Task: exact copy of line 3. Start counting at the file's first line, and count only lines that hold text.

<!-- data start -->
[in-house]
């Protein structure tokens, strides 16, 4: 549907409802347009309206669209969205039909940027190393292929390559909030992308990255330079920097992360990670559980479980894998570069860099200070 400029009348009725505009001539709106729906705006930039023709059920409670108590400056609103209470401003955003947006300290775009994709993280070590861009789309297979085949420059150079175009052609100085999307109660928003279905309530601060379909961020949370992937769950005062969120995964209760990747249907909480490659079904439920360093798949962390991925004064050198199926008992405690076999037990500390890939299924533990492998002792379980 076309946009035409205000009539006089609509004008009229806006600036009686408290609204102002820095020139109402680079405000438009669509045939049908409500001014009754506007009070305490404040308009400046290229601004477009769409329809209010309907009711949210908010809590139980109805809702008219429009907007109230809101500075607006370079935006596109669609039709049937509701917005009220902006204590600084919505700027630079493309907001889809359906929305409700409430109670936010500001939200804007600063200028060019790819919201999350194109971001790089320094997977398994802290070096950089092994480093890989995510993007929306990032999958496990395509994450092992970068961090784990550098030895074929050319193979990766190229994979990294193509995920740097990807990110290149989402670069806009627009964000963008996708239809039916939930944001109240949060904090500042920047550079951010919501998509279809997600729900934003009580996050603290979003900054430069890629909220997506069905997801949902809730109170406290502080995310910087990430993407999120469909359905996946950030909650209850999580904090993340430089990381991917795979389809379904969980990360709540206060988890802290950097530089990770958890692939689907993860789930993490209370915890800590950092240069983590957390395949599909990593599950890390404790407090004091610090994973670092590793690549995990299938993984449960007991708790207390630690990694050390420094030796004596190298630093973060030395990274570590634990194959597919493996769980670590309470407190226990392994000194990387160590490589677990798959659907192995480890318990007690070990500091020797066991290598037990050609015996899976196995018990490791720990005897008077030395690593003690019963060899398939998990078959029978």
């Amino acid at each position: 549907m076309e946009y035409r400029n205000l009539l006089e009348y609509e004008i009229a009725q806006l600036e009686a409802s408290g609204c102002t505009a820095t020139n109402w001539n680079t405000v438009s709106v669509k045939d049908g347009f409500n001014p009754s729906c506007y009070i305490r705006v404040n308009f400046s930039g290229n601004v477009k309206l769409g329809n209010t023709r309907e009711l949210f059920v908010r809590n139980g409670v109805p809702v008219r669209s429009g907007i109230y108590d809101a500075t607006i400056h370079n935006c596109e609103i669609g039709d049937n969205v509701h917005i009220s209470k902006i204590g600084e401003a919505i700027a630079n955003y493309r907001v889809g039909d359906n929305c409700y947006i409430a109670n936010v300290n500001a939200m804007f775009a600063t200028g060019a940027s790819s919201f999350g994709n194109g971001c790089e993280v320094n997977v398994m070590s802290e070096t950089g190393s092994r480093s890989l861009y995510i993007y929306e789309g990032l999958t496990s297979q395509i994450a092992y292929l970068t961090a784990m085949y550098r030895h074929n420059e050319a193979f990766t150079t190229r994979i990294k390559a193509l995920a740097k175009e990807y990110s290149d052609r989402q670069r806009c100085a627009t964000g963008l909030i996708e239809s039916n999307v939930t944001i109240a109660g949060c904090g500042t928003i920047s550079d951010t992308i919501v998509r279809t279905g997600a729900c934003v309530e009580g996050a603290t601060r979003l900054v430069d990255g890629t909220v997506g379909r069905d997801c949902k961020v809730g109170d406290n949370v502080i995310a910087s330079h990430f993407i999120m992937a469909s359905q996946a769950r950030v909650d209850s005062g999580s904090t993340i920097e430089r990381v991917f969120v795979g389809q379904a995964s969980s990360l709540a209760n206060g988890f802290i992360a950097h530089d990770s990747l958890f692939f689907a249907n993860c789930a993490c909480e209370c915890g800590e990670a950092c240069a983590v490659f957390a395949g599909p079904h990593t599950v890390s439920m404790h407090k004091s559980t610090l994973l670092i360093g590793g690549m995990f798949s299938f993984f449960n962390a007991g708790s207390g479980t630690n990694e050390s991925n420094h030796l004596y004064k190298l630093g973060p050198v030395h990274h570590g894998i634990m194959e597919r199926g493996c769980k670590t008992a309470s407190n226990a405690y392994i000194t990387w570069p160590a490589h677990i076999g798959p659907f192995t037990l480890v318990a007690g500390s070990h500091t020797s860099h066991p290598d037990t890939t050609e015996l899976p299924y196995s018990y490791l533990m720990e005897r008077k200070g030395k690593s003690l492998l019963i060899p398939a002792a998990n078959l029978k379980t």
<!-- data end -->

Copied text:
């Amino acid at each position: 549907m076309e946009y035409r400029n205000l009539l006089e009348y609509e004008i009229a009725q806006l600036e009686a409802s408290g609204c102002t505009a820095t020139n109402w001539n680079t405000v438009s709106v669509k045939d049908g347009f409500n001014p009754s729906c506007y009070i305490r705006v404040n308009f400046s930039g290229n601004v477009k309206l769409g329809n209010t023709r309907e009711l949210f059920v908010r809590n139980g409670v109805p809702v008219r669209s429009g907007i109230y108590d809101a500075t607006i400056h370079n935006c596109e609103i669609g039709d049937n969205v509701h917005i009220s209470k902006i204590g600084e401003a919505i700027a630079n955003y493309r907001v889809g039909d359906n929305c409700y947006i409430a109670n936010v300290n500001a939200m804007f775009a600063t200028g060019a940027s790819s919201f999350g994709n194109g971001c790089e993280v320094n997977v398994m070590s802290e070096t950089g190393s092994r480093s890989l861009y995510i993007y929306e789309g990032l999958t496990s297979q395509i994450a092992y292929l970068t961090a784990m085949y550098r030895h074929n420059e050319a193979f990766t150079t190229r994979i990294k390559a193509l995920a740097k175009e990807y990110s290149d052609r989402q670069r806009c100085a627009t964000g963008l909030i996708e239809s039916n999307v939930t944001i109240a109660g949060c904090g500042t928003i920047s550079d951010t992308i919501v998509r279809t279905g997600a729900c934003v309530e009580g996050a603290t601060r979003l900054v430069d990255g890629t909220v997506g379909r069905d997801c949902k961020v809730g109170d406290n949370v502080i995310a910087s330079h990430f993407i999120m992937a469909s359905q996946a769950r950030v909650d209850s005062g999580s904090t993340i920097e430089r990381v991917f969120v795979g389809q379904a995964s969980s990360l709540a209760n206060g988890f802290i992360a950097h530089d990770s990747l958890f692939f689907a249907n993860c789930a993490c909480e209370c915890g800590e990670a950092c240069a983590v490659f957390a395949g599909p079904h990593t599950v890390s439920m404790h407090k004091s559980t610090l994973l670092i360093g590793g690549m995990f798949s299938f993984f449960n962390a007991g708790s207390g479980t630690n990694e050390s991925n420094h030796l004596y004064k190298l630093g973060p050198v030395h990274h570590g894998i634990m194959e597919r199926g493996c769980k670590t008992a309470s407190n226990a405690y392994i000194t990387w570069p160590a490589h677990i076999g798959p659907f192995t037990l480890v318990a007690g500390s070990h500091t020797s860099h066991p290598d037990t890939t050609e015996l899976p299924y196995s018990y490791l533990m720990e005897r008077k200070g030395k690593s003690l492998l019963i060899p398939a002792a998990n078959l029978k379980t």